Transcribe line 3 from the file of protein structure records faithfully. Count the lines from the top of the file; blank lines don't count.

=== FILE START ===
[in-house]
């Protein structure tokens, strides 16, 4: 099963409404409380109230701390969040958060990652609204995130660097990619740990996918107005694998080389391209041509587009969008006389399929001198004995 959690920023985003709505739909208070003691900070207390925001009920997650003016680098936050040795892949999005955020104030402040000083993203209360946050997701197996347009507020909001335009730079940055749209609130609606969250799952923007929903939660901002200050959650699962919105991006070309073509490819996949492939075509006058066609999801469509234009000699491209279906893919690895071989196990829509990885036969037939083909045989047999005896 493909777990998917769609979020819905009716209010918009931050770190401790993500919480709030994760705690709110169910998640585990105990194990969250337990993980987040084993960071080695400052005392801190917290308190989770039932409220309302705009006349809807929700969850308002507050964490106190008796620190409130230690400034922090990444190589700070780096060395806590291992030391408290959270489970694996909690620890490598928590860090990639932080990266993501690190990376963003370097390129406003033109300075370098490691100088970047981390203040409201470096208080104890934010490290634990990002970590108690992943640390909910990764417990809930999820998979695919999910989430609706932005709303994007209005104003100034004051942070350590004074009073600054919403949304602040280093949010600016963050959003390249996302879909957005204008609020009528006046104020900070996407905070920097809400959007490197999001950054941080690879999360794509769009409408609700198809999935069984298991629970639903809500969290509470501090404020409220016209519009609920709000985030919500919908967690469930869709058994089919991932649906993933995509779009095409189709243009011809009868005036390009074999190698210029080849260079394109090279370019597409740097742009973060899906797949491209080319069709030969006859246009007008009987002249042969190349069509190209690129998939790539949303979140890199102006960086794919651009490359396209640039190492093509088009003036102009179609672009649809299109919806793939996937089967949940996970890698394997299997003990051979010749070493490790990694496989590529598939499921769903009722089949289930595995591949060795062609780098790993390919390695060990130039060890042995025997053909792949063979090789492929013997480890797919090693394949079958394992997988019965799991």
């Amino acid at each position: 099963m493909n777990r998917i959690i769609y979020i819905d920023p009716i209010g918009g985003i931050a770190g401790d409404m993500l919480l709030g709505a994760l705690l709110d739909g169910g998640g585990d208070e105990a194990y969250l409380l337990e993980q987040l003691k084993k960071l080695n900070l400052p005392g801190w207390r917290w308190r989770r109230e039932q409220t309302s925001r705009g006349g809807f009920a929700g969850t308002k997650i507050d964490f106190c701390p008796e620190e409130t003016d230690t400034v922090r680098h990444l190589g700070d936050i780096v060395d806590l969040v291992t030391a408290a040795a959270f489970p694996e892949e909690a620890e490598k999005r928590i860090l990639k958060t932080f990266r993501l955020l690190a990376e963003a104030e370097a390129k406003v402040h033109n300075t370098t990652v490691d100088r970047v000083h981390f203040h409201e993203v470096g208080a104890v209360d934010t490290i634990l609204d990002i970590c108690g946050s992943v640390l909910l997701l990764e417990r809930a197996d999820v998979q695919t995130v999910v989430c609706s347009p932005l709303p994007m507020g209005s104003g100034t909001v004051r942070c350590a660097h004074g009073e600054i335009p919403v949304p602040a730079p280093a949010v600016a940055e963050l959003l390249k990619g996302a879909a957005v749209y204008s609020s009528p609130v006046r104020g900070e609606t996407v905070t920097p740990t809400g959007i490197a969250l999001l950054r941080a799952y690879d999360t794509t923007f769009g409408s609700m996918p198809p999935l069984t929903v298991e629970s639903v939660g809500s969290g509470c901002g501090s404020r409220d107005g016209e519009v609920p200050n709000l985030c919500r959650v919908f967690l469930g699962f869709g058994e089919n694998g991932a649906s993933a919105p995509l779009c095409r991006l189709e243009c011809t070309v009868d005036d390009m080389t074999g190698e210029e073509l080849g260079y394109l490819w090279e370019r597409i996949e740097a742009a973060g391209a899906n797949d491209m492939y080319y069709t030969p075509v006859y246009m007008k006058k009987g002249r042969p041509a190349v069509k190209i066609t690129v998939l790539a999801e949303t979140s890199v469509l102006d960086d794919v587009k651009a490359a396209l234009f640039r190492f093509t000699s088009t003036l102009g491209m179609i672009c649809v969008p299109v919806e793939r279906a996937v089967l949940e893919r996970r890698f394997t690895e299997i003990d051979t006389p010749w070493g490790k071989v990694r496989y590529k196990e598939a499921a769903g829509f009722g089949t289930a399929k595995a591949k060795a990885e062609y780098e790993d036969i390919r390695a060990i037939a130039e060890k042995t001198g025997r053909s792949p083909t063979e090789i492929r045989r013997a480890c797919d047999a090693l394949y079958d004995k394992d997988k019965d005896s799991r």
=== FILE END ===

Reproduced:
């Amino acid at each position: 099963m493909n777990r998917i959690i769609y979020i819905d920023p009716i209010g918009g985003i931050a770190g401790d409404m993500l919480l709030g709505a994760l705690l709110d739909g169910g998640g585990d208070e105990a194990y969250l409380l337990e993980q987040l003691k084993k960071l080695n900070l400052p005392g801190w207390r917290w308190r989770r109230e039932q409220t309302s925001r705009g006349g809807f009920a929700g969850t308002k997650i507050d964490f106190c701390p008796e620190e409130t003016d230690t400034v922090r680098h990444l190589g700070d936050i780096v060395d806590l969040v291992t030391a408290a040795a959270f489970p694996e892949e909690a620890e490598k999005r928590i860090l990639k958060t932080f990266r993501l955020l690190a990376e963003a104030e370097a390129k406003v402040h033109n300075t370098t990652v490691d100088r970047v000083h981390f203040h409201e993203v470096g208080a104890v209360d934010t490290i634990l609204d990002i970590c108690g946050s992943v640390l909910l997701l990764e417990r809930a197996d999820v998979q695919t995130v999910v989430c609706s347009p932005l709303p994007m507020g209005s104003g100034t909001v004051r942070c350590a660097h004074g009073e600054i335009p919403v949304p602040a730079p280093a949010v600016a940055e963050l959003l390249k990619g996302a879909a957005v749209y204008s609020s009528p609130v006046r104020g900070e609606t996407v905070t920097p740990t809400g959007i490197a969250l999001l950054r941080a799952y690879d999360t794509t923007f769009g409408s609700m996918p198809p999935l069984t929903v298991e629970s639903v939660g809500s969290g509470c901002g501090s404020r409220d107005g016209e519009v609920p200050n709000l985030c919500r959650v919908f967690l469930g699962f869709g058994e089919n694998g991932a649906s993933a919105p995509l779009c095409r991006l189709e243009c011809t070309v009868d005036d390009m080389t074999g190698e210029e073509l080849g260079y394109l490819w090279e370019r597409i996949e740097a742009a973060g391209a899906n797949d491209m492939y080319y069709t030969p075509v006859y246009m007008k006058k009987g002249r042969p041509a190349v069509k190209i066609t690129v998939l790539a999801e949303t979140s890199v469509l102006d960086d794919v587009k651009a490359a396209l234009f640039r190492f093509t000699s088009t003036l102009g491209m179609i672009c649809v969008p299109v919806e793939r279906a996937v089967l949940e893919r996970r890698f394997t690895e299997i003990d051979t006389p010749w070493g490790k071989v990694r496989y590529k196990e598939a499921a769903g829509f009722g089949t289930a399929k595995a591949k060795a990885e062609y780098e790993d036969i390919r390695a060990i037939a130039e060890k042995t001198g025997r053909s792949p083909t063979e090789i492929r045989r013997a480890c797919d047999a090693l394949y079958d004995k394992d997988k019965d005896s799991r």